A new baby brings us such hope. They are so pure, their slate so clean, and for those of us who carry spiritual baggage from our past, our children compel us to do better by them. We are eager to offer them a spiritual environment that isn’t toxic but allows them to flourish as fully embodied human beings.
We’ve heard the saying, hurt people hurt people. The challenge for parents who bear childhood wounds is to bravely do the inner work of healing ourselves to become healthier parents who don’t pass on the pain. Toxic cycles can be broken, the spokes of injustice can be disrupted and new patterns established. We have these budding lives in our family—a beautiful opportunity to give them a childhood we never had. A do over. Or to co-opt evangelical lingo, to be born again into new life, a better life.
However, our children are more than a mechanism through which we remedy our mistakes. We should be careful to draw appropriate boundaries around the space within which we are working through our spiritual baggage. We take responsibility for our own work, instead of requiring our children to do the work for us.
The religious system that taught me how to develop a personal relationship with God was dysfunctional and abusive, so it is a struggle for me to untangle that dysfunction in my own faith. This is my spiritual baggage.
When my children began to exercise their spiritual agency and explore what it might look like to relate to God personally I became immensely triggered. Their words about God unleashed an avalanche of feelings. My upbringing of spiritual dysfunction flashed before my eyes and I would flutter with fear of watching history repeat itself. The choice I had to make at that moment was whether I was going to own my baggage and unload it on another capable adult who cared for me (this could be either a loving partner, friends, or a qualified therapist), or place it on the small shoulders of my child. I was tempted to do the latter. My instinct was to drag my child through the clutter of my escalating thoughts and question their view of God, interrogate their growing understanding, and demand that they reconsider how to have a personal relationship with God.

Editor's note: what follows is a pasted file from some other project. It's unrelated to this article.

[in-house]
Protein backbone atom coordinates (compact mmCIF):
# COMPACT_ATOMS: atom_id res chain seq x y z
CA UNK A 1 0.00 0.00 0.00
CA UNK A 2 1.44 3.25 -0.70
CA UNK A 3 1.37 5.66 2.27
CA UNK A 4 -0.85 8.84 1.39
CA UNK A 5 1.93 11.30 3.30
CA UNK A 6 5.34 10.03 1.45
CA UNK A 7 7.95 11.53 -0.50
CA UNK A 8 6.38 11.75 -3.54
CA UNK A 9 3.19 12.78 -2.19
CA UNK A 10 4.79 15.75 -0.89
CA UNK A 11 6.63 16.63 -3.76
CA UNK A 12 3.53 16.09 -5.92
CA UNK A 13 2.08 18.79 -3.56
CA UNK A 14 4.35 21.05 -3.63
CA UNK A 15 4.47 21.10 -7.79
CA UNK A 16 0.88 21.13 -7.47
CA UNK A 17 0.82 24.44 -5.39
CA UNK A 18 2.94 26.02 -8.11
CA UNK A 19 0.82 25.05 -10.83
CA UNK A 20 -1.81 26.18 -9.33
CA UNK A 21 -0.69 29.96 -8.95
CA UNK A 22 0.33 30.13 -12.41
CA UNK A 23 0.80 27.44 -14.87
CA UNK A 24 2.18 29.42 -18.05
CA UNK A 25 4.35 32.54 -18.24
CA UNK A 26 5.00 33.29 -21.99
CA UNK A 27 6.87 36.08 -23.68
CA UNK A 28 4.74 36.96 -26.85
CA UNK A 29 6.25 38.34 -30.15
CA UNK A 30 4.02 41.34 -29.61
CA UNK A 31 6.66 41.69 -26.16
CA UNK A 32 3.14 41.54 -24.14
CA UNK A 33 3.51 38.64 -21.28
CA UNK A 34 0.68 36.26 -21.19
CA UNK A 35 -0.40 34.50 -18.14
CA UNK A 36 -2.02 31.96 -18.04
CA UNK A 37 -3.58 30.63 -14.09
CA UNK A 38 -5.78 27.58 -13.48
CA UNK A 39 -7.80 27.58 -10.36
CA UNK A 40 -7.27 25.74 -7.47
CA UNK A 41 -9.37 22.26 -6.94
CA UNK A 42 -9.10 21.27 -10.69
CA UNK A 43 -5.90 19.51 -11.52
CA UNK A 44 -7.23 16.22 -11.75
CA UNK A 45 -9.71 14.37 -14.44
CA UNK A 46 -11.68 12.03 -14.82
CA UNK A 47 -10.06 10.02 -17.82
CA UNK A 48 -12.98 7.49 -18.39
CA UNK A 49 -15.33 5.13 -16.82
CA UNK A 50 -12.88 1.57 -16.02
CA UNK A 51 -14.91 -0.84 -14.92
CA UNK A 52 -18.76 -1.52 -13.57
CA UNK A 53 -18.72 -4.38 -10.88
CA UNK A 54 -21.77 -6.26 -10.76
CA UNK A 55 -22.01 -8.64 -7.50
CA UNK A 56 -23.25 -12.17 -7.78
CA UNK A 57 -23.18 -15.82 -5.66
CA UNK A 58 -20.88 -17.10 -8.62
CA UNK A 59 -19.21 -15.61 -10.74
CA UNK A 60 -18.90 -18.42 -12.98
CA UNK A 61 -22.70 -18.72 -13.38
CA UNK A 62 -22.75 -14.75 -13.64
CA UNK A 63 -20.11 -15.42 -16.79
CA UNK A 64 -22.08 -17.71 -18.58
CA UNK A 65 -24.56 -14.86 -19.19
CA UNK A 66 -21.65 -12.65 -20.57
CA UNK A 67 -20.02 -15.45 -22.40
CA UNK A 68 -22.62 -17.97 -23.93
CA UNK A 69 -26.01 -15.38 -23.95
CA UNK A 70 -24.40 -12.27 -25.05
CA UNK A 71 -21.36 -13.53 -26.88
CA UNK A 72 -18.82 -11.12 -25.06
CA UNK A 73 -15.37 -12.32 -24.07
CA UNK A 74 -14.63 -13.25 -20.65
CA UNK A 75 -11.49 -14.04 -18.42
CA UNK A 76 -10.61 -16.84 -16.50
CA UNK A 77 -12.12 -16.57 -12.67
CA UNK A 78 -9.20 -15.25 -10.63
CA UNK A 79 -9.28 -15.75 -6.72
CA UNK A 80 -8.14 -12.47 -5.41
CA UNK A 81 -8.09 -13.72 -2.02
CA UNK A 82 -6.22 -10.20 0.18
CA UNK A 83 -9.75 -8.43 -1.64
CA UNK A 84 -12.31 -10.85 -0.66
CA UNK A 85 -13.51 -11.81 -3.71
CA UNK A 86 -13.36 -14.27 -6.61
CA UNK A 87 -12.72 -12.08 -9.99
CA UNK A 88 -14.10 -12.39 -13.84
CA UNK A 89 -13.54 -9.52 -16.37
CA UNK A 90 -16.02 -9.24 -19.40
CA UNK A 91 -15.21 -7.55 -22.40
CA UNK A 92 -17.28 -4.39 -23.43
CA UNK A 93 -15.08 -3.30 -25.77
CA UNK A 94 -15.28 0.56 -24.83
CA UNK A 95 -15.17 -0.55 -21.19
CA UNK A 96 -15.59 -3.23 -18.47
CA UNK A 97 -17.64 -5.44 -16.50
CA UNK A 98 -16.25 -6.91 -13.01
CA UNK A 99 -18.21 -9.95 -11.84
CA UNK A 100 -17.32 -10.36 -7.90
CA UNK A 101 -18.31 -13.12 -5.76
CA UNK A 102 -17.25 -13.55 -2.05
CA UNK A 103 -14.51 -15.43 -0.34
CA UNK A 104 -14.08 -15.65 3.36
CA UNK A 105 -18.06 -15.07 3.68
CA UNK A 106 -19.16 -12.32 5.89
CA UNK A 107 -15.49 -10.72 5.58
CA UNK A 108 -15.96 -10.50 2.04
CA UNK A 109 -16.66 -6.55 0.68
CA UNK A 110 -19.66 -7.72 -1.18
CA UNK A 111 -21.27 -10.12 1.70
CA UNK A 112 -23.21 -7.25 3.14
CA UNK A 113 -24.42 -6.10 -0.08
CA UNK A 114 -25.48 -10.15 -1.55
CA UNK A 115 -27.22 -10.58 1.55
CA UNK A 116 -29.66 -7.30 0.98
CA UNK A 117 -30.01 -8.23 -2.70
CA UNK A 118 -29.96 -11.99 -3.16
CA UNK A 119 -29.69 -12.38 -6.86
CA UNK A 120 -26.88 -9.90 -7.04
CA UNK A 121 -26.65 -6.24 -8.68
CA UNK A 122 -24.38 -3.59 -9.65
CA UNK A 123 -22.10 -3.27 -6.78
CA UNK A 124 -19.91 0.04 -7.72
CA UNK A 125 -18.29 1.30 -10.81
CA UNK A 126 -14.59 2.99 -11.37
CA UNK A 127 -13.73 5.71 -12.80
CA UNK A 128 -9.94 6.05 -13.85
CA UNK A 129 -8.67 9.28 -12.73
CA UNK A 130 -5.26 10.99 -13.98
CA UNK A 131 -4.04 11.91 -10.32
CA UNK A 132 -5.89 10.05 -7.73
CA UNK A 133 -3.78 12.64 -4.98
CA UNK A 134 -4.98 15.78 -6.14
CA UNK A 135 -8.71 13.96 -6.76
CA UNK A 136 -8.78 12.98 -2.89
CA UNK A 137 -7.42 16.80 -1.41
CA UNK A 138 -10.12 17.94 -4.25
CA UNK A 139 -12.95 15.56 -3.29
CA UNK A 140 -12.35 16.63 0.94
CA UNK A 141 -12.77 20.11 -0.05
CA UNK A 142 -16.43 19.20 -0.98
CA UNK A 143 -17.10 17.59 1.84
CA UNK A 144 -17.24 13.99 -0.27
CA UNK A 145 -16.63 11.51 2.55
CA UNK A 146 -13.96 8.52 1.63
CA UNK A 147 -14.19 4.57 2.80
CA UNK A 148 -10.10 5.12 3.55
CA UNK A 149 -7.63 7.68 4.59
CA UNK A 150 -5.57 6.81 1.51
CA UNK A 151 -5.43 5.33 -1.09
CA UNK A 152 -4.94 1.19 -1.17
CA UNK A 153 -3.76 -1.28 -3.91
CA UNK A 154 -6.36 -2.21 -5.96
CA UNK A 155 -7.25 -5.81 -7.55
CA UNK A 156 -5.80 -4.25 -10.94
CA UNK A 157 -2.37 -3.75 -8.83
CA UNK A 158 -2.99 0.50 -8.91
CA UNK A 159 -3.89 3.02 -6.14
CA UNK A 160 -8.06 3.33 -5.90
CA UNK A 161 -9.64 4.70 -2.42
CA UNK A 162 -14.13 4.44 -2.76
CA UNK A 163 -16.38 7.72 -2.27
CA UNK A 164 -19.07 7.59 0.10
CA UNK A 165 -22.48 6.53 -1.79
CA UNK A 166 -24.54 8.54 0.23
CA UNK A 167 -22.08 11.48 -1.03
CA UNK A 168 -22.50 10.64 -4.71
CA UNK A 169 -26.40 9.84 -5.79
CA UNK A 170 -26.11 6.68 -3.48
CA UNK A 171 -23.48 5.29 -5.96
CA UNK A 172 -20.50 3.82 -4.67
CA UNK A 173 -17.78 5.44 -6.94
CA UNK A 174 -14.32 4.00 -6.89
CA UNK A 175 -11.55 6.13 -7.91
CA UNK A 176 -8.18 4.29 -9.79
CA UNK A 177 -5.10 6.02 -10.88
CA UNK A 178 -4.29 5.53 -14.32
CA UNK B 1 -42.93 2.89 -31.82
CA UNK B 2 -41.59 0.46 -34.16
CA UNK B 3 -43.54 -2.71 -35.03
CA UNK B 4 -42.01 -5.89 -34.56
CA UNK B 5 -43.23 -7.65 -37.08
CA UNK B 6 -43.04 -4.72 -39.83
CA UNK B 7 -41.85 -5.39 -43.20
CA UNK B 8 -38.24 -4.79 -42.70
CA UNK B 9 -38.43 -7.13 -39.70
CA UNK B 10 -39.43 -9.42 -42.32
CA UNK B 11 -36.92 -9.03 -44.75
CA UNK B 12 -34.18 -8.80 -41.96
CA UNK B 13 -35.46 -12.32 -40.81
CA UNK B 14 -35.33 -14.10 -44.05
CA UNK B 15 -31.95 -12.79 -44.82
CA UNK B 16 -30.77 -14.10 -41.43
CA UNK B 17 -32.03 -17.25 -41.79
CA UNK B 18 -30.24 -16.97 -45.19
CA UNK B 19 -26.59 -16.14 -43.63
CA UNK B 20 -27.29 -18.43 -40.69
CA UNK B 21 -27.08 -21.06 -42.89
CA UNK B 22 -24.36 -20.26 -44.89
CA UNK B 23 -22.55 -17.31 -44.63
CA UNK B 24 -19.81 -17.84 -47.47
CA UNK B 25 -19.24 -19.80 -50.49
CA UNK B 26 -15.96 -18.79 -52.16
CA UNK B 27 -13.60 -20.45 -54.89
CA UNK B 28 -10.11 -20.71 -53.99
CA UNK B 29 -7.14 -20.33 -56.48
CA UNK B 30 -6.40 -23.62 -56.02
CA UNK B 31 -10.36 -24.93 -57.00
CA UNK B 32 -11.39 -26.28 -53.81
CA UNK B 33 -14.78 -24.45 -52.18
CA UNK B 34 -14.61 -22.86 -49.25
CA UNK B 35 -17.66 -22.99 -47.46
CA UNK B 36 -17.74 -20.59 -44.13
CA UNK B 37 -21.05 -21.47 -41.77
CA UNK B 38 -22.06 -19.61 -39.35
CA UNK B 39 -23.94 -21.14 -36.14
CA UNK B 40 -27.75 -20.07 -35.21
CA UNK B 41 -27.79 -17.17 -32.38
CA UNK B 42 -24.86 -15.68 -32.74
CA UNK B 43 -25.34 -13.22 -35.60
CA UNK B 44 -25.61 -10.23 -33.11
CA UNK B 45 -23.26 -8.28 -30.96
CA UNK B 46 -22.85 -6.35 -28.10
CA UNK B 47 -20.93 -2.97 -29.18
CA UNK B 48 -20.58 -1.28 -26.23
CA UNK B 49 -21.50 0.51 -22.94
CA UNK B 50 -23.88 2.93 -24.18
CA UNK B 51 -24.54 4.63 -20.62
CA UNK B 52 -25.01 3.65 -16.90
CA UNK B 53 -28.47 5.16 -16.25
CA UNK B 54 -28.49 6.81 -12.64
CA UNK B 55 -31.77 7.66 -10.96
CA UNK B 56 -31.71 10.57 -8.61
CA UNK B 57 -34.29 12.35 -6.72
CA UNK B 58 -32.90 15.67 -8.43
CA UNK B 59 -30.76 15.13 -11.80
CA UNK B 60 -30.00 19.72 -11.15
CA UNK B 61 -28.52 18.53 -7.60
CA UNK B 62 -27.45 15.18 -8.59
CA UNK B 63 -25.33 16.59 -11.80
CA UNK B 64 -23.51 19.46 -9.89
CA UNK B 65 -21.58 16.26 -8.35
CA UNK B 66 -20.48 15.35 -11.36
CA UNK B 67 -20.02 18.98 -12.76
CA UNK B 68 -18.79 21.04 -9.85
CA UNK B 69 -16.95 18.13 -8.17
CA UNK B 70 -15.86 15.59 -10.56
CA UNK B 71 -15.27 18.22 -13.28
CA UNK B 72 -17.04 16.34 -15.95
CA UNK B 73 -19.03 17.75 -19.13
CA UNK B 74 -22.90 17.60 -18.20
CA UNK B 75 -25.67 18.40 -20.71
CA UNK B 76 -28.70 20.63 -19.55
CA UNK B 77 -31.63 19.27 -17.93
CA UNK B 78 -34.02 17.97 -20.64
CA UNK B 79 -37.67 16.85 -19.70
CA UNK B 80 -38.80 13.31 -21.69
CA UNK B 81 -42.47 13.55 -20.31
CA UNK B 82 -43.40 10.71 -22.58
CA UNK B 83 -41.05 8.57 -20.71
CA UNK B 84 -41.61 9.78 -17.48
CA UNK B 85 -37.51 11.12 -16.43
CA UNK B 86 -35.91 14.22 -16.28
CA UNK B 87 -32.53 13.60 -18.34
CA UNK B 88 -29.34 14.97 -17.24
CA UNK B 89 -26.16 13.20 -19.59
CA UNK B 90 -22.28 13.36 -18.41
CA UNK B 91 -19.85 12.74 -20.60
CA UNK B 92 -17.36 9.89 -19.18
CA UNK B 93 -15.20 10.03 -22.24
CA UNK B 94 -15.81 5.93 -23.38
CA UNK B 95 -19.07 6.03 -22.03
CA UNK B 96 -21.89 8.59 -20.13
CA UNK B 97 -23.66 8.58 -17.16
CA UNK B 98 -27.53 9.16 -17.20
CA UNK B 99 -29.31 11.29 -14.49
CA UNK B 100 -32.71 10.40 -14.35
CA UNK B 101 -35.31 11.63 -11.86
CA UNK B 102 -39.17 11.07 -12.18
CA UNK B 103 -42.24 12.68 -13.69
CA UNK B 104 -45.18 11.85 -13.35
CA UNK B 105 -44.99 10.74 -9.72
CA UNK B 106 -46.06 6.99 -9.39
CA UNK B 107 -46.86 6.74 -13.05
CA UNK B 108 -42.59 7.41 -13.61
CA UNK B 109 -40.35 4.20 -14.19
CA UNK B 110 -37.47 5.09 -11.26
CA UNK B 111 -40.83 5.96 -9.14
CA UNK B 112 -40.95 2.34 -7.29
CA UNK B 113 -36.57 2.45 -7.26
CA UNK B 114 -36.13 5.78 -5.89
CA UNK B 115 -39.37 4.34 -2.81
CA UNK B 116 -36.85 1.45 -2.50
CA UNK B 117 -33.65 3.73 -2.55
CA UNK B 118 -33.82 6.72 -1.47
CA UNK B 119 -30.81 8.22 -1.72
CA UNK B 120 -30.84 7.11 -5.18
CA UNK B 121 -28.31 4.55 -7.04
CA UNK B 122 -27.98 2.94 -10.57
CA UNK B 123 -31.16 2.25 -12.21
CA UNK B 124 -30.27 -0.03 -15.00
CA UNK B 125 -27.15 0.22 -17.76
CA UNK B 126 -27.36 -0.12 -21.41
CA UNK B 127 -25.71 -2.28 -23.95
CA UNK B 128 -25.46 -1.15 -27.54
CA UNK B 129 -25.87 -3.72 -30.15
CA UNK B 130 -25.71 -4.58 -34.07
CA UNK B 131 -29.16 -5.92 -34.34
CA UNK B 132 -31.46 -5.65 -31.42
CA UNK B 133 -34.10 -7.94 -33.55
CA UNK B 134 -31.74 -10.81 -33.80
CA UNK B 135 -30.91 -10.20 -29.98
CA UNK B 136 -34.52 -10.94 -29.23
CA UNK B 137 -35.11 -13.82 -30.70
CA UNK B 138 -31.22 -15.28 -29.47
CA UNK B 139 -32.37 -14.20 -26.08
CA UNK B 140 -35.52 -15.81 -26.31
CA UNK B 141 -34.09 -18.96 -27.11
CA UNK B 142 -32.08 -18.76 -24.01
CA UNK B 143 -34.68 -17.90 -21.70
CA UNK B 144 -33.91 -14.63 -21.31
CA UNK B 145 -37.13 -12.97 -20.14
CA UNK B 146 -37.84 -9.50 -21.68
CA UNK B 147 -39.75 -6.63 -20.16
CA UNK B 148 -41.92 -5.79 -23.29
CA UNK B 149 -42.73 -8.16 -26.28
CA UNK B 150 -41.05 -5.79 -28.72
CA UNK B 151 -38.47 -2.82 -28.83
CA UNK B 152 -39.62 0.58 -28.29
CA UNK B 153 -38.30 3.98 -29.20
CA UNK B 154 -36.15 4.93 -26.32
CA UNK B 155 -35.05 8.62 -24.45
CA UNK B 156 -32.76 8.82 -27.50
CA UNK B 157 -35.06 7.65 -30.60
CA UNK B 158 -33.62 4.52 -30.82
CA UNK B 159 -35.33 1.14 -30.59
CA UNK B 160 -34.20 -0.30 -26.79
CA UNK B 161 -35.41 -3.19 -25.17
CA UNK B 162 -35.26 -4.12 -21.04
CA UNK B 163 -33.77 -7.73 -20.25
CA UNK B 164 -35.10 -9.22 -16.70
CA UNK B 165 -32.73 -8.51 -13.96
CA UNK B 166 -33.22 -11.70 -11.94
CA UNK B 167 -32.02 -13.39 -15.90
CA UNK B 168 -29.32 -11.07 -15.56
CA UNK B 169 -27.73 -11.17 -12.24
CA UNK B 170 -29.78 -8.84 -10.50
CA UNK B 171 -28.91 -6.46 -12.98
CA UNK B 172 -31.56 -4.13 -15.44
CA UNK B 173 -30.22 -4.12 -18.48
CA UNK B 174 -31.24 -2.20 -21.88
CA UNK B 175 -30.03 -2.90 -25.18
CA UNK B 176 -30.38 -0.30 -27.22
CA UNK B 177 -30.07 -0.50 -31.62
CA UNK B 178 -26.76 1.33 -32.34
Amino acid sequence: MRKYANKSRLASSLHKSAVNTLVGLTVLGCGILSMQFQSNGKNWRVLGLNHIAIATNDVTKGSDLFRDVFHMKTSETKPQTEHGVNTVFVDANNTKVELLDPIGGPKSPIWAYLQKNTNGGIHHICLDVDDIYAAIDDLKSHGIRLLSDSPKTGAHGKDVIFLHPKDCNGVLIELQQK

To be sure, raising a critical thinker and encouraging interrogation of religious traditions is a healthy act of spirituality. It is a conscious act of resistance and a brave aspect of parenting…when we are in a healthy place. But in that moment when I felt charged and triggered, any reaction directed at my child becomes an unfair burden to them.
Our children are not us. They are not, they are not, they are not. They are their own unique individuals, living life in a different time and context than us. They are fully human with the right to think their own thoughts, believe their own beliefs, and practice their own spirituality. My husband and I both have seminary degrees and career experience within Christendom, but even with all that pedigree, we do not have authority over our children’s spirituality. They have the right to pave their own path to a relationship with God in whatever ways that may shape and form.
I want my children to feel free to share all of their life experiences with me, including their spirituality. If their stories trigger me, that is my problem to deal with, not theirs. I work hard at healing my spiritual past, and one day I will share my stories with them out of my scars, but not from fresh wounds. I want to show them how resilient we can be, that even though I grew up with toxicity, I was able to give them fresh air. I want them to witness that just as I made beauty out of ashes, they too, can turn the pain of life into power.
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